317        /// iterate the edge-set, the iteration order is the same.
318        InEdgeIt(const Graph&, const Edge&) { }
319        /// Next incoming edge
320
321        /// Assign the iterator to the next inedge of the corresponding node.
322        ///
323        InEdgeIt& operator++() { return *this; }
324      };
325      /// This iterator goes through each edge.
326
327      /// This iterator goes through each edge of a graph.
328      /// Its usage is quite simple, for example you can count the number
329      /// of edges in a graph \c g of type \c Graph as follows:
330      ///\code
331      /// int count=0;
332      /// for(Graph::EdgeIt e(g); e!=INVALID; ++e) ++count;
333      ///\endcode
334      class EdgeIt : public Edge {
335      public:
336        /// Default constructor
337
338        /// @warning The default constructor sets the iterator
339        /// to an undefined value.
340        EdgeIt() { }
341        /// Copy constructor.
342
343        /// Copy constructor.
344        ///
345        EdgeIt(const EdgeIt& e) : Edge(e) { }
346        /// Initialize the iterator to be invalid.
347
348        /// Initialize the iterator to be invalid.
349        ///
350        EdgeIt(Invalid) { }
351        /// This constructor sets the iterator to the first edge.
352   
353        /// This constructor sets the iterator to the first edge of \c g.
354        ///@param g the graph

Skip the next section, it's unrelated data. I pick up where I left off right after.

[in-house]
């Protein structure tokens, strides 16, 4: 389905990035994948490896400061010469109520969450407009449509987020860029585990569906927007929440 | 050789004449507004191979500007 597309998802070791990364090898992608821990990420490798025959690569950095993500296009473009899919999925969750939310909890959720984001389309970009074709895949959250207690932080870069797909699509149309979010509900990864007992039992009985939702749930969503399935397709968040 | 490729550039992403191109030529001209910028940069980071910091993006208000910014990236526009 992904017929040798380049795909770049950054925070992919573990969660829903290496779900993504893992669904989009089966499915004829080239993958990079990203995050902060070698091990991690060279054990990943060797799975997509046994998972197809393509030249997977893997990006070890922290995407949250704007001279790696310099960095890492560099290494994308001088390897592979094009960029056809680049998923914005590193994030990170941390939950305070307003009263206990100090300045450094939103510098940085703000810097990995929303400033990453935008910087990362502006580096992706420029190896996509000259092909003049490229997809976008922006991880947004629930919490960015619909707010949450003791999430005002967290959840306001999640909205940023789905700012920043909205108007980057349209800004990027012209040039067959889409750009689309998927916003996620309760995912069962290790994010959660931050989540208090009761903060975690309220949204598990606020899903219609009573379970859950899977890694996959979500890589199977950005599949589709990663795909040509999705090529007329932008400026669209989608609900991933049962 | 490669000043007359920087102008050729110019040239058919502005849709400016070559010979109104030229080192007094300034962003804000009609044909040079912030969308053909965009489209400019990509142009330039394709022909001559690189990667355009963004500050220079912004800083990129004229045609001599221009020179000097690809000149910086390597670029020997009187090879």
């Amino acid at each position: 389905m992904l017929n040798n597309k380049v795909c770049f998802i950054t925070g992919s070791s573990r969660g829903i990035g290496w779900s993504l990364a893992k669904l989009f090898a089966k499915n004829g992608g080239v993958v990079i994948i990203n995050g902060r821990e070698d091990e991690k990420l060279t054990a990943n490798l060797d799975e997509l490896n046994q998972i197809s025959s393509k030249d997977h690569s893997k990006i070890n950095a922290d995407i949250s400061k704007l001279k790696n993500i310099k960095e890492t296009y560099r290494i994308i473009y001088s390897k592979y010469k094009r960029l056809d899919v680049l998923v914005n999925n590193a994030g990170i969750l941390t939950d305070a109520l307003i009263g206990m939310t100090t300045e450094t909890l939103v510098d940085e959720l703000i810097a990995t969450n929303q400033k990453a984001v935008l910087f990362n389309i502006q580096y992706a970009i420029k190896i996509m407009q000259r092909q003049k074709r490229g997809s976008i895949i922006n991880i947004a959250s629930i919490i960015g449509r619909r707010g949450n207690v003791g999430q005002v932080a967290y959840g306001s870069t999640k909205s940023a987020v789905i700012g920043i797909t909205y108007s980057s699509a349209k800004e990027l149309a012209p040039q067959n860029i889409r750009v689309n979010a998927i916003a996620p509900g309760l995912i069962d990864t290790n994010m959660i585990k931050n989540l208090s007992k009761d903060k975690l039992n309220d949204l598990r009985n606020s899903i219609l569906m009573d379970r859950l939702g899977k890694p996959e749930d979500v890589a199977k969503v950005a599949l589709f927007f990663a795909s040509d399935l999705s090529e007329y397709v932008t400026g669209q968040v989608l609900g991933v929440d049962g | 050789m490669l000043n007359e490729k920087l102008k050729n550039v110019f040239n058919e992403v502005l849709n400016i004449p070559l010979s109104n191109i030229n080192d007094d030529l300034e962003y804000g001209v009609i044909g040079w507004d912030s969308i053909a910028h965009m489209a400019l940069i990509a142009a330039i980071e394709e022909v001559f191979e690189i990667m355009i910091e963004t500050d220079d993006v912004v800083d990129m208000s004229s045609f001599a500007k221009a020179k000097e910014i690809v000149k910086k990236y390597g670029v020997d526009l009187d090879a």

355        EdgeIt(const Graph& g) { ignore_unused_variable_warning(g); }
356        /// Edge -> EdgeIt conversion
357
358        /// Sets the iterator to the value of the trivial iterator \c e.
359        /// This feature necessitates that each time we
360        /// iterate the edge-set, the iteration order is the same.
361        EdgeIt(const Graph&, const Edge&) { }
362        ///Next edge
363       
364        /// Assign the iterator to the next edge.
365        EdgeIt& operator++() { return *this; }
366      };
367      ///Gives back the target node of an edge.
368
369      ///Gives back the target node of an edge.
370      ///
371      Node target(Edge) const { return INVALID; }
372      ///Gives back the source node of an edge.
373
374      ///Gives back the source node of an edge.
375      ///
376      Node source(Edge) const { return INVALID; }
377
378      void first(Node&) const {}
379      void next(Node&) const {}
380
381      void first(Edge&) const {}
382      void next(Edge&) const {}
383
384
385      void firstIn(Edge&, const Node&) const {}
386      void nextIn(Edge&) const {}
387
388      void firstOut(Edge&, const Node&) const {}
389      void nextOut(Edge&) const {}
390
391      /// \brief The base node of the iterator.
392      ///
393      /// Gives back the base node of the iterator.
394      /// It is always the target of the pointed edge.